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Archive for January 6th, 2008

In a room filled with 30- to 40-something adults, if a facilitator said, “Who here comes from a dysfunctional family?” how many hands would shoot up?

All of them.

It’s no joke. While I’m sure “Dr. Phil” might spout off some dumb-ass Texas cliche about dysfunctional families, the bottom line is, all of us hail from dysfunction. It is who we are.

One fine and personal example comes from my Dad. He was the product of a divorced family. He spent summers with his real Dad, who was verbally and – sometimes – physically abusive. He spent the school year with his Mom and Stepdad in a loving household as the only son. The result: My Dad avoided conflict like the plague. His way of telling my Mom, sister and me that our arguing about whose turn it was to dry the dishes was getting annoying was by turning the volume up on the TV until it flooded the entire house. His plan definitely got our attention and forced us to quiet ourselves.

But while Dad avoided conflict, he also had his breaking point. And man, when he engaged, he did so in a variety of hurtful ways. It’s all he knew and he did the best he knew to do after growing up witnessing two ends of the relationship continuum.

In the past 10 days, I’ve had several conversations with a friend about life and love and the dysfunction that makes us who we are. As adults, we either embrace it or we sleep in terror taking years off of our lives wishing we were something or someone else. In the darkest moments we may seek out our own “Dr. Phil” to get our mental selves back, re-open the curtains and see the light of day for what it is again.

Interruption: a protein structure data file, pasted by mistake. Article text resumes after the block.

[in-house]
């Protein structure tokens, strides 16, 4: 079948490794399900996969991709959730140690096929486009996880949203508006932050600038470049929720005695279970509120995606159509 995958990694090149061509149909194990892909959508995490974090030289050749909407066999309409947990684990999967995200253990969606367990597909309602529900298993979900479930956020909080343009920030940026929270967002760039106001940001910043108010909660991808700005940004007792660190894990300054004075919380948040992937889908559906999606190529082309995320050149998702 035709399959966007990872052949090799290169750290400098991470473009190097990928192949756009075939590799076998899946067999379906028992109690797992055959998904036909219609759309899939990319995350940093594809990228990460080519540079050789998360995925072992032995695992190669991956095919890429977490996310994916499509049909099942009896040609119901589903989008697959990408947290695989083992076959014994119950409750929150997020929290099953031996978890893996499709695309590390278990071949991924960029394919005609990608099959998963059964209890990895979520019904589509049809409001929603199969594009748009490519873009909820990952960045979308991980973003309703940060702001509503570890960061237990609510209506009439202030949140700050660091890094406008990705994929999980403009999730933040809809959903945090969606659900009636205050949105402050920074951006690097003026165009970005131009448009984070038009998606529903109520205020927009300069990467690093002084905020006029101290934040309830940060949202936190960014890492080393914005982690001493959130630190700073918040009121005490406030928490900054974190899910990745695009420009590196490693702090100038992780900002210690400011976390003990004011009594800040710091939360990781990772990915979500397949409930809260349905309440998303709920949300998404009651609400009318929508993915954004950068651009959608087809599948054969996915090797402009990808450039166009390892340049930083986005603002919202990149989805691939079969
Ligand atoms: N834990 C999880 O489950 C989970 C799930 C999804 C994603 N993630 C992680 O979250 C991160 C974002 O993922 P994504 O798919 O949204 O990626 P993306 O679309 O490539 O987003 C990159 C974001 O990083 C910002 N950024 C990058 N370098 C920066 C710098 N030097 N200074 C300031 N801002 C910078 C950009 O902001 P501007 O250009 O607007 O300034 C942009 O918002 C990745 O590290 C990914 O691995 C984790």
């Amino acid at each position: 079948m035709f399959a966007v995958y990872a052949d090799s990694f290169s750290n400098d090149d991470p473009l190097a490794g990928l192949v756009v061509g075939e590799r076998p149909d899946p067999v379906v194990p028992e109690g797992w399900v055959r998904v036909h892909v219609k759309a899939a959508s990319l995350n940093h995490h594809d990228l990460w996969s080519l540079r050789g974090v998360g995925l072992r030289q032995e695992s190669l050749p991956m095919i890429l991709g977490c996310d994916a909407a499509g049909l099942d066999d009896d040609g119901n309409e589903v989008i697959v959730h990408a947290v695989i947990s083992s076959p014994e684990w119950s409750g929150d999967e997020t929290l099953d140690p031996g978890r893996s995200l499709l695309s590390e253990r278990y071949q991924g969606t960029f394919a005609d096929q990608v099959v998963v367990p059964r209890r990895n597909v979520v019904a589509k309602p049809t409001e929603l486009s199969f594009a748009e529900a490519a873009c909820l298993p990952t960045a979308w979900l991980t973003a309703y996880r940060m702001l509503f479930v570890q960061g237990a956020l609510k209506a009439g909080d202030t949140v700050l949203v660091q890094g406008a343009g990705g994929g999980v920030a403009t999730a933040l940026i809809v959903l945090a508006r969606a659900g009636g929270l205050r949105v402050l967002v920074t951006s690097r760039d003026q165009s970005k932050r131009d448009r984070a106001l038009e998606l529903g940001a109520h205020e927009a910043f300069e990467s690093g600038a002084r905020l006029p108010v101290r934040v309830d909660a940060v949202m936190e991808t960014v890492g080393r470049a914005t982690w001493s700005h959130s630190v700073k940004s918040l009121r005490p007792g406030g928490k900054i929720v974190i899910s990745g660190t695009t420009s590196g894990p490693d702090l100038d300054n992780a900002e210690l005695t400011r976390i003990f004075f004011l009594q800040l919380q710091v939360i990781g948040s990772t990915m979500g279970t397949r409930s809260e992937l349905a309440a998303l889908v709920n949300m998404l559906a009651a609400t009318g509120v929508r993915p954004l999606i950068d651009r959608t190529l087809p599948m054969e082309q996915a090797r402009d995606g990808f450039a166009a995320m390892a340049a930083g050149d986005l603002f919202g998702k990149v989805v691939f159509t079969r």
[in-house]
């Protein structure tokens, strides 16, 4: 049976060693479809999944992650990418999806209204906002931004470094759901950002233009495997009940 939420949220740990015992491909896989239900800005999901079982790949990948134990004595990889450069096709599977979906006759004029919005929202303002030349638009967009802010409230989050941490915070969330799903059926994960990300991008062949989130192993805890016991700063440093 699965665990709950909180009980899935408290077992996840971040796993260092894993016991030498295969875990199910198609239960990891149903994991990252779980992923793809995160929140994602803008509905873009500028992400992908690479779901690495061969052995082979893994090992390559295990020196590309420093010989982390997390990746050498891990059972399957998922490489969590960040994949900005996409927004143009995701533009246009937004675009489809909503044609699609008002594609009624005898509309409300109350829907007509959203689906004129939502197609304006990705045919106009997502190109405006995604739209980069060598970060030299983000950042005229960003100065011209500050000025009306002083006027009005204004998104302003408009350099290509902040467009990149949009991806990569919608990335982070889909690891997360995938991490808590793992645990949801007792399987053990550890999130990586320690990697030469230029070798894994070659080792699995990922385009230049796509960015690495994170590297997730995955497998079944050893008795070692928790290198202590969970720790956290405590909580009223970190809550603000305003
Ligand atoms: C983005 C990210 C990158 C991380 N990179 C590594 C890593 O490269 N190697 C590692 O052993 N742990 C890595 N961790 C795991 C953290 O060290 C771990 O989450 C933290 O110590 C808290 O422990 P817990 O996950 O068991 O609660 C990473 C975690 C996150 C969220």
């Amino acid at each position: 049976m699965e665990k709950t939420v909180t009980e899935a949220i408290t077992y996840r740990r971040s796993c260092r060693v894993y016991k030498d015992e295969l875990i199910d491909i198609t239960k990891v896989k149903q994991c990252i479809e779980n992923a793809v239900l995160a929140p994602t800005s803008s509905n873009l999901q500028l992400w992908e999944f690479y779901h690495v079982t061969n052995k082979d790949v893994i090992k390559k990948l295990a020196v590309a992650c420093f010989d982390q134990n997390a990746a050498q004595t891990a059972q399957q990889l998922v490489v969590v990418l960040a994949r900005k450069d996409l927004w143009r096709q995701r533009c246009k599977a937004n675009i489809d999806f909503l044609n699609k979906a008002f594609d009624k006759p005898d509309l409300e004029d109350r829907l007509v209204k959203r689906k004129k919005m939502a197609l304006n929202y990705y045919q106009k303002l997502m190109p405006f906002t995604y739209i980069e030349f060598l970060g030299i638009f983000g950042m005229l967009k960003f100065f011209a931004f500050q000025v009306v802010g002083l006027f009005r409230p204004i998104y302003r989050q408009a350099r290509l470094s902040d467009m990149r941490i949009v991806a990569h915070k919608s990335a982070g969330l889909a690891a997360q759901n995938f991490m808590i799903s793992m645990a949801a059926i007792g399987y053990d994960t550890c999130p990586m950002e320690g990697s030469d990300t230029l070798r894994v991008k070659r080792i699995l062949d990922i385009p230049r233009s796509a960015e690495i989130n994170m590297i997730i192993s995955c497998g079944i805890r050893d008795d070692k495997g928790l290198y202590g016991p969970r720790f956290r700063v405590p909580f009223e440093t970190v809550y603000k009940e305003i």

Couples must learn to appreciate each others’ dysfunctions or they won’t be coupled for long. In new relationships, it’s often these dysfunctional family stories that not only enable us to feel exposed, but provide humor for a lasting relationship as well. By sharing our familial history, we’re saying to that special someone, “I’m this way today because…” and you’ll either take me for who I am, or you won’t. We choose to wrap our arms around each others’ dysfunctions. In many cases it becomes a deliriously fun contest to see who can trump whom with the better story of family problems experienced in childhood. God knows there are many stories to tell.

My Mom and Dad were, no doubt, not open about their personal family dysfunctions when they met, fell in love and decided to marry. Such things were kept under the rug back in those days. Just imagine if, in their courtship, my Mom had asked my Dad, “So what happens when you feel tension or conflict? How do you cope with that?” And my Dad would have said, “I turn the TV up real loud and make it all go away.” My Mom would have run for the hills…without question.

So if nothing else, the past 50 years of psycho-babble has taught us, or most of us, to accept the fact that our family dysfunction isn’t taboo. In fact, it’s more of a badge of honor we can wear and talk about as needed. It is, after all, what made us into the adults we are today.

It is who we are.

-end-

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